In the wake of the Los Angeles County Board of Supervisors’ vote to develop a program that would provide countywide access to Truvada (tenofovir/emtricitabine) as pre-exposure prophylaxis (PrEP), Michael Weinstein, president of AIDS Healthcare Foundation (AHF), issued a press release raising doubts over whether physicians are confident in the HIV prevention method.

The famously combative Weinstein has a long history of battling PrEP, an effort that The New York Times has characterized as a “lonely fight.” He has been pilloried by scientists and clinicians for overlooking the science supporting Truvada as HIV prevention in favor of a political agenda. In media reports about PrEP, his is typically the sole voice of opposition.

The AHF press release points to the results of a recent survey of HIV medical providers that was published in the April edition of HIV Specialist, the magazine of the American Academy of HIV Medicine (AAHIVM). The 53-question survey of 324 AAHIVM members found that, as AHF points out, 95 percent of providers said that “concerns about adherence” to Truvada were “very important” when deciding whether to prescribe PrEP to their patients. Otherwise, 93 percent cited regular follow-up care for monitoring and counseling and 82 percent cited “the effectiveness of PrEP in preventing HIV” as major factors they weigh when considering a PrEP prescription.

“I am rather surprised that only 95 percent of the doctors in the AAHIVM survey were worried about adherence,” Howard Grossman, MD, a New York City physician with large gay patient population on PrEP, tells POZ. “Any good doctor is worried about adherence with every prescription we write for every problem. Quoting this statistic out of context is meaningless.”

Indeed, the AHF press release omits other key details of the survey’s findings, which portray HIV physicians as supportive of PrEP, although with some reservations. Of the clinicians polled, who were largely primary care physicians with both HIV-negative and HIV-positive patients, 79 percent said they were “very likely” to prescribe PrEP to men who have sex with men (MSM) and who have intercourse with an HIV-positive partner. The proportion very likely to prescribe PrEP was lower, yet not insubstantial, for other high-risk demographics: 66 percent for MSM with a partner at risk of contracting HIV; 63 percent for MSM who sometimes use condoms; and 61 percent for MSM with partners of unknown status.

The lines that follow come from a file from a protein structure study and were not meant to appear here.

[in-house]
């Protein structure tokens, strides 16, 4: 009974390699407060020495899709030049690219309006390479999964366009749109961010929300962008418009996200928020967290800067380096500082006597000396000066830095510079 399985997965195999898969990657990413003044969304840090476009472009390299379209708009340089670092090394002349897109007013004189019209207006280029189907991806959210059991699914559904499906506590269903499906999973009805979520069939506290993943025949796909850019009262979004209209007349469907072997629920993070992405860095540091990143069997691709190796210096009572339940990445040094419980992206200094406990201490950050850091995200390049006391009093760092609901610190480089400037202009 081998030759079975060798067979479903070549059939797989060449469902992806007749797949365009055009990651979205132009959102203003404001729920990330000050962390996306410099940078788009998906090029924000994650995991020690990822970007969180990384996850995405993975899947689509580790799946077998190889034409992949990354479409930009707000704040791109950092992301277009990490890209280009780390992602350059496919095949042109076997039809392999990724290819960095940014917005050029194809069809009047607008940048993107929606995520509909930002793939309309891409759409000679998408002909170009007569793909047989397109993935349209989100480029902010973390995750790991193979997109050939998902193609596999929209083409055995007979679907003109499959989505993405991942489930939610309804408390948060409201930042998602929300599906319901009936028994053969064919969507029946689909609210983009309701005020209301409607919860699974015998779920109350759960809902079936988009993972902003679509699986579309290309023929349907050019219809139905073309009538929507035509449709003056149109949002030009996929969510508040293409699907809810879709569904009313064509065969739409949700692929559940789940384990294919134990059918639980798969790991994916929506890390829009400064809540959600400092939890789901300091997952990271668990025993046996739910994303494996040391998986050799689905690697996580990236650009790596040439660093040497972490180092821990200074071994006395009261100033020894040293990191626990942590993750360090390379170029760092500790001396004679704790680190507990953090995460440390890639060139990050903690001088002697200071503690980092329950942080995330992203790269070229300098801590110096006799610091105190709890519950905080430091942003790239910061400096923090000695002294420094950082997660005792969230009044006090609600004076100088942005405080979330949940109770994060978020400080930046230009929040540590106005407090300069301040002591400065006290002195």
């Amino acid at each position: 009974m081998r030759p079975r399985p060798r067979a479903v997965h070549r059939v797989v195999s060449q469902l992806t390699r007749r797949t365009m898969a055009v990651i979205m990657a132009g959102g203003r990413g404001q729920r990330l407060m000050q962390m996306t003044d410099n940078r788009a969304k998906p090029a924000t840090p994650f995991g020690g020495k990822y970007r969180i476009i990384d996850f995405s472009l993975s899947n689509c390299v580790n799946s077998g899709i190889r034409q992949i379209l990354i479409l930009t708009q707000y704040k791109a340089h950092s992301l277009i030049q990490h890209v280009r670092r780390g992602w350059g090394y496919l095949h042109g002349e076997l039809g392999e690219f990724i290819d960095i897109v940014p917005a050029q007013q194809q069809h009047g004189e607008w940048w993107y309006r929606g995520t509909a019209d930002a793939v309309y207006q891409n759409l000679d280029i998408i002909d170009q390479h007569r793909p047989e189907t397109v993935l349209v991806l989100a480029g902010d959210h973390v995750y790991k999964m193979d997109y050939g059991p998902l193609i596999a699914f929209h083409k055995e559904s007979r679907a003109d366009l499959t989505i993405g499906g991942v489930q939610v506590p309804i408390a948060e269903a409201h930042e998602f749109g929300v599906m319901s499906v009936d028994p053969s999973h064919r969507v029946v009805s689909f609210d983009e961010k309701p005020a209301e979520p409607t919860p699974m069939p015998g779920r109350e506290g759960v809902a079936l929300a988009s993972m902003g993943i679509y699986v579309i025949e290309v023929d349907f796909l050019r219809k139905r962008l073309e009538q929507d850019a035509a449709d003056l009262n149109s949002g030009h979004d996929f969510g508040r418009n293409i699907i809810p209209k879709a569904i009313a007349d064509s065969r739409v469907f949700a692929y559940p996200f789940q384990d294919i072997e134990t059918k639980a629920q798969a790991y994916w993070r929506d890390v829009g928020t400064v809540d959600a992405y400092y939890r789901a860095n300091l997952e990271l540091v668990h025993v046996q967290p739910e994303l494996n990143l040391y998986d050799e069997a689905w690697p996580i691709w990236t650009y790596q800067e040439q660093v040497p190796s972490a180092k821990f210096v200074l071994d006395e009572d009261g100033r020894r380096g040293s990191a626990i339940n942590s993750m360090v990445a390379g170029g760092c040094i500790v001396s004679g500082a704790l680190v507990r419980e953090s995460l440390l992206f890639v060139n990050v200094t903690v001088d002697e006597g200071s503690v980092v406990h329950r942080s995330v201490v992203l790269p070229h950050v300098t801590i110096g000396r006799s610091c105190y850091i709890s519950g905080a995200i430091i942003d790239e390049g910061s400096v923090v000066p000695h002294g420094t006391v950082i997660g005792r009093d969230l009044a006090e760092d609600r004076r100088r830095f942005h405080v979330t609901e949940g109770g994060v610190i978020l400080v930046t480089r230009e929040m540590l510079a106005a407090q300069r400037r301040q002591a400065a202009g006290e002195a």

AHF also cites a presentation given in February at the 22nd Conference on Retroviruses and Opportunistic Infections (CROI) by Raphael J. Landovitz, MD, MSc, an associate professor of medicine at the University of California, Los Angeles (UCLA) Center for Clinical AIDS Research and Education. AHF notes that Landovitz made reference to data provided by Gilead Sciences, which manufactures Truvada, finding that, between 2012 and 2014, there were 5,272 prescriptions written for PrEP in the United States. AHF makes clear that the Gilead data has limitations: It is based on about 39 percent of U.S. retail pharmacies and less than 20 percent of Medicaid data. But the Los Angeles-based nonprofit, which is the world’s largest purveyor of HIV-related health care, fails to point out that this figure does not include those receiving PrEP as part of a medical study, a substantial figure.

AHF’s statement also does not widen the lens to include reference to Landovitz’s own attitude toward PrEP. “We need to target [PrEP toward the] most at-risk population,” the clinician stated in his CROI presentation. “PrEP scale-up is a global health imperative as part of combination prevention efforts.” Landovitz noted that the Gilead figures showed “exponential increases” in Americans starting PrEP after the first quarter of 2014.